This is my journal page from Sunday.

Journal page © Sandy Steen Bartholomew

I found a new church to go to and I have continued my habit of drawing and tangling during the service. This minister has really interesting sermons that apply nicely to modern life and give me a lot to think about.

This week, he spoke about Death and its natural part in the cycle of life. His focus was on our need to make peace with death so our own insecurities and fears don't prevent us from being there for others in our lives who are facing their own deaths. I realized that this view also can apply to a lot of other areas in life. Taking a step back and saying, "This is not about me. What does my child/friend/spouse need from me to help them?"As for Death - I have always pictured it as a character rather than a natural part of life. With my background in archaeology and Egyptian studies, "characters" like the god Anubis (the one with the jackal head) and Hades have made it seem like there was someone actually responsible for the death decision. And Death was also a place... I imagined it as described, not so much by Dante, but by Phillip Pullman - I'm trying to remember in which of the books Lyra has to travel through Purgatory to rescue the soul of her friend? I should look it up, but I will just get distracted in the process. And then there is Death, the fabulous character in The Sandman series of comic books. She was my favorite character. Very sympathetic and kind.  So. There are so many ways to think about death. And I'm sure I have a lot more to say on the subject. (But not today). This nature version is the most soothing. The minister read this great quote from John Muir, which served as the inspiration for my journal page:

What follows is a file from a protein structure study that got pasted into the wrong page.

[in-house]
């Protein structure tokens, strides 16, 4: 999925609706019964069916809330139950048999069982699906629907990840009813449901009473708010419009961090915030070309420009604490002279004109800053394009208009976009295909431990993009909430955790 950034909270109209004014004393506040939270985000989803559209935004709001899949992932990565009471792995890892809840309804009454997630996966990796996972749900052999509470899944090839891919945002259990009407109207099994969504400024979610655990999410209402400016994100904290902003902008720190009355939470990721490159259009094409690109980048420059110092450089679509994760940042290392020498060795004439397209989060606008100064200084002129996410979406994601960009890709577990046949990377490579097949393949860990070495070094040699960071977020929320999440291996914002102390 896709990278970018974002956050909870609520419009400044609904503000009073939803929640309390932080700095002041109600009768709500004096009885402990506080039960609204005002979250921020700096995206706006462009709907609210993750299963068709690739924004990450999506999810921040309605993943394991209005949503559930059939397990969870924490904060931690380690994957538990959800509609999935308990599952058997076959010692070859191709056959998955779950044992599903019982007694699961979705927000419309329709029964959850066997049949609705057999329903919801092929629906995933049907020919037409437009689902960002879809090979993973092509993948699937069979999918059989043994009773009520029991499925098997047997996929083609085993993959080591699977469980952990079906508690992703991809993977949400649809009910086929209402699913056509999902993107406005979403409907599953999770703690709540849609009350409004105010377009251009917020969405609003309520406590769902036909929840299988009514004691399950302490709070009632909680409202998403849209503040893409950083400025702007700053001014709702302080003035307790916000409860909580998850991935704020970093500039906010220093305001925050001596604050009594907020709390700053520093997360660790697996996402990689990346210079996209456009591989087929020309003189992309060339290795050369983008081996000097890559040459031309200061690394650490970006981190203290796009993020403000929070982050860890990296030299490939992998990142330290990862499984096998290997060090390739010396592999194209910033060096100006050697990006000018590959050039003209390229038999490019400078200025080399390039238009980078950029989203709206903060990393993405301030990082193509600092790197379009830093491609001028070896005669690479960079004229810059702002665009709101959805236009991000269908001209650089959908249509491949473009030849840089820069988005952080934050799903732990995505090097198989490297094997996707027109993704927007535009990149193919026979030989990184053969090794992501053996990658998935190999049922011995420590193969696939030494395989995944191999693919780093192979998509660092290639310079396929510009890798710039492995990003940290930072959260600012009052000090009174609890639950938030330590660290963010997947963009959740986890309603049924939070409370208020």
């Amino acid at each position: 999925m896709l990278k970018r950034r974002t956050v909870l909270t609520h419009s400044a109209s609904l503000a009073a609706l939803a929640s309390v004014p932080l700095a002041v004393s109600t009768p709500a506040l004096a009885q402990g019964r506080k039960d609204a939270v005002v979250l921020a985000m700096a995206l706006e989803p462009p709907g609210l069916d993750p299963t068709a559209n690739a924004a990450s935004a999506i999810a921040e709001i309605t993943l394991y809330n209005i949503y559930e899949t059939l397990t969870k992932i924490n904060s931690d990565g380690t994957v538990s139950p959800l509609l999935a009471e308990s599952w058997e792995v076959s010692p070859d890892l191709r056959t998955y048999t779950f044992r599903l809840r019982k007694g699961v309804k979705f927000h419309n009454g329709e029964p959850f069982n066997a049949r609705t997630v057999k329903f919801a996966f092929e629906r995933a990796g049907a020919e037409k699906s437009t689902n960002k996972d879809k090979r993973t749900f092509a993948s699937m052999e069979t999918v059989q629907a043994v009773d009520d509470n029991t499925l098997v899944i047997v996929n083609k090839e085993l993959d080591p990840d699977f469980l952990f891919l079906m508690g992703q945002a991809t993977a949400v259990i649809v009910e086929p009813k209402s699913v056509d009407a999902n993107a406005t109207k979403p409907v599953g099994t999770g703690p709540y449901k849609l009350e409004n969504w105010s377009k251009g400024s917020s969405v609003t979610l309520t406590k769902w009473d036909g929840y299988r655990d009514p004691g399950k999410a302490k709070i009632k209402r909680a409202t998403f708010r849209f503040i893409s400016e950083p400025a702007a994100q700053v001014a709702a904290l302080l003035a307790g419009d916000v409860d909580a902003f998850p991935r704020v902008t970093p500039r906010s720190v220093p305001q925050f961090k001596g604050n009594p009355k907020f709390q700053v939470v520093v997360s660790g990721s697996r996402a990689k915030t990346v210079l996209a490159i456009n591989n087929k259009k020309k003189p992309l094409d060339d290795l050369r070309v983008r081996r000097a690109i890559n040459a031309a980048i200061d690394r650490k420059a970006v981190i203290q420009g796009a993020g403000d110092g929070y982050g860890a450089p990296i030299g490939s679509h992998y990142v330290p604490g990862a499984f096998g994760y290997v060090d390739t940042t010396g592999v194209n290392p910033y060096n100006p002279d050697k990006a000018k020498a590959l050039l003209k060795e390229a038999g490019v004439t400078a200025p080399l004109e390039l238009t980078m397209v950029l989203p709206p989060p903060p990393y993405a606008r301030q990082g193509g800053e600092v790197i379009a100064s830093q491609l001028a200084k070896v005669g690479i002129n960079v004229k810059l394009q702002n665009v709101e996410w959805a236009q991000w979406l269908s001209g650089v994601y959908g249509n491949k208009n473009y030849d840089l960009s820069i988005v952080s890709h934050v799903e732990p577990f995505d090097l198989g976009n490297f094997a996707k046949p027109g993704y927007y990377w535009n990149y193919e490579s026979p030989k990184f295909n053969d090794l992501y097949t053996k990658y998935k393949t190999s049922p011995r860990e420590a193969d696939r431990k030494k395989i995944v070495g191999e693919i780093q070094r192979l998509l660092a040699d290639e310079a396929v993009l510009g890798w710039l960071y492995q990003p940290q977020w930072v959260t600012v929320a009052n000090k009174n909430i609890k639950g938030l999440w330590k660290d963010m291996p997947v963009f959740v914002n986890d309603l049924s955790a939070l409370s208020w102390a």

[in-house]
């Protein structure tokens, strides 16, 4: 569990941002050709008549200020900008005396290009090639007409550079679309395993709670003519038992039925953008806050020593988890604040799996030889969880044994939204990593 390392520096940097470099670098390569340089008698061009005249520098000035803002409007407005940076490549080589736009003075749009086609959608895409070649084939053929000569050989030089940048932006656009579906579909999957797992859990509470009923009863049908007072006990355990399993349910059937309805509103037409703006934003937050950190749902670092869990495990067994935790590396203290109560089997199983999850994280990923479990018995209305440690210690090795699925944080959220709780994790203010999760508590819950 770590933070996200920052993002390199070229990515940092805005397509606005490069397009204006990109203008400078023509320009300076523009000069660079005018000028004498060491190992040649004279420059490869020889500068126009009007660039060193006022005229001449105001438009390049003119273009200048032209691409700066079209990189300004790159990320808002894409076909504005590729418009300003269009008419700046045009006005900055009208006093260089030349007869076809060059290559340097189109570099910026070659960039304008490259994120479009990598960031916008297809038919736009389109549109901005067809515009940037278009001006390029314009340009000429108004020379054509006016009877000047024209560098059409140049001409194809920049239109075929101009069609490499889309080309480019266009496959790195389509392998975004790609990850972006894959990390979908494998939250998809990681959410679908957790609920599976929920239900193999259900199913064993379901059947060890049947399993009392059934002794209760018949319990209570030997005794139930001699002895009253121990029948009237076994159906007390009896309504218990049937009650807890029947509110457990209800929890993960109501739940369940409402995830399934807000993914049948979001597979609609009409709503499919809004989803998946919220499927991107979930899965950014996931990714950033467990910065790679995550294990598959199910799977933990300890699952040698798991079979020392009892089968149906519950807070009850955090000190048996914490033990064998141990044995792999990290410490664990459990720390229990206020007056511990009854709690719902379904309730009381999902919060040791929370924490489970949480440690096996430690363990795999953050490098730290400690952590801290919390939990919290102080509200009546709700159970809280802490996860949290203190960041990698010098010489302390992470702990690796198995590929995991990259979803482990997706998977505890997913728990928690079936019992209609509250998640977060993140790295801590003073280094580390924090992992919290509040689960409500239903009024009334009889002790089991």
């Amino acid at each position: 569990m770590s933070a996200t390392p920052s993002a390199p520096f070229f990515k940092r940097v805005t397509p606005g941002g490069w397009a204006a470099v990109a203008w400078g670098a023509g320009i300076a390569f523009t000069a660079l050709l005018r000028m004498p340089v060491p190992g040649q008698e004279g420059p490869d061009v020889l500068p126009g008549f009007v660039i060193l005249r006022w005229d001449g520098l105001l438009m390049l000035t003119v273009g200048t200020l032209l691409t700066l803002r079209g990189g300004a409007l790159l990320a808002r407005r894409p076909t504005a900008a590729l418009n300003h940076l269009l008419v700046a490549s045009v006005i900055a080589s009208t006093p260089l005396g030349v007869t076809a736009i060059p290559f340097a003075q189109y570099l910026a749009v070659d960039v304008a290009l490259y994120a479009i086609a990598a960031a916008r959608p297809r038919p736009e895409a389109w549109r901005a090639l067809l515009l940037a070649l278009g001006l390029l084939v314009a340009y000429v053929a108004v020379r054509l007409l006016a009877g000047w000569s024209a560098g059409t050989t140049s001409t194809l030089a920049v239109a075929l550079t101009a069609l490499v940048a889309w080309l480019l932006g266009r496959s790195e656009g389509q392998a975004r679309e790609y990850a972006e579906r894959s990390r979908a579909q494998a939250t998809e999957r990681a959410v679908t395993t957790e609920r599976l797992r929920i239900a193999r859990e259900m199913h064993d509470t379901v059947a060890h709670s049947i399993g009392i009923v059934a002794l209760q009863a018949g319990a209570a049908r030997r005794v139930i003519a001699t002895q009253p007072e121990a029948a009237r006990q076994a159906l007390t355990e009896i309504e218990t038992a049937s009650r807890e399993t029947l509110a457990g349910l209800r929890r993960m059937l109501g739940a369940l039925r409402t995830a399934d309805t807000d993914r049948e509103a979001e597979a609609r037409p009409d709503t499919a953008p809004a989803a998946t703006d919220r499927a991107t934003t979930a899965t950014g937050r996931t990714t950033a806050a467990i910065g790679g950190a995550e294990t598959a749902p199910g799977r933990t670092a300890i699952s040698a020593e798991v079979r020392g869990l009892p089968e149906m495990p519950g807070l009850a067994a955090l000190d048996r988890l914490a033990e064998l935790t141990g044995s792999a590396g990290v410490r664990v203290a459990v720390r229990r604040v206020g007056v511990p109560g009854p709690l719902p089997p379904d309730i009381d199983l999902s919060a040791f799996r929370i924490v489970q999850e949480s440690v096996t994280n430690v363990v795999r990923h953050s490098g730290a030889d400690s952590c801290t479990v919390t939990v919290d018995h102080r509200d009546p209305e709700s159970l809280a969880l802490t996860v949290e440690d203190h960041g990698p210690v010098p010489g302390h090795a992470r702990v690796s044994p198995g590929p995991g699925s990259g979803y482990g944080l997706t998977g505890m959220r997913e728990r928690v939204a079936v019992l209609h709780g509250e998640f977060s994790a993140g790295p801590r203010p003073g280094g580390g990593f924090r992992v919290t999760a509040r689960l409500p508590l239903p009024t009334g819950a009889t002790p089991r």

On no subject are our ideas more warped and pitiable than on death. ... Let children walk with nature, let them see the beautiful blendings and communions of death and life, their joyous inseparable unity, as taught in woods and meadows, plains and mountains and streams of our blessed star, and they will learn that death is stingless indeed, and as beautiful as life, and that the grave has no victory, for it never fights.

John Muir,      A Thousand-Mile Walk to the Gulf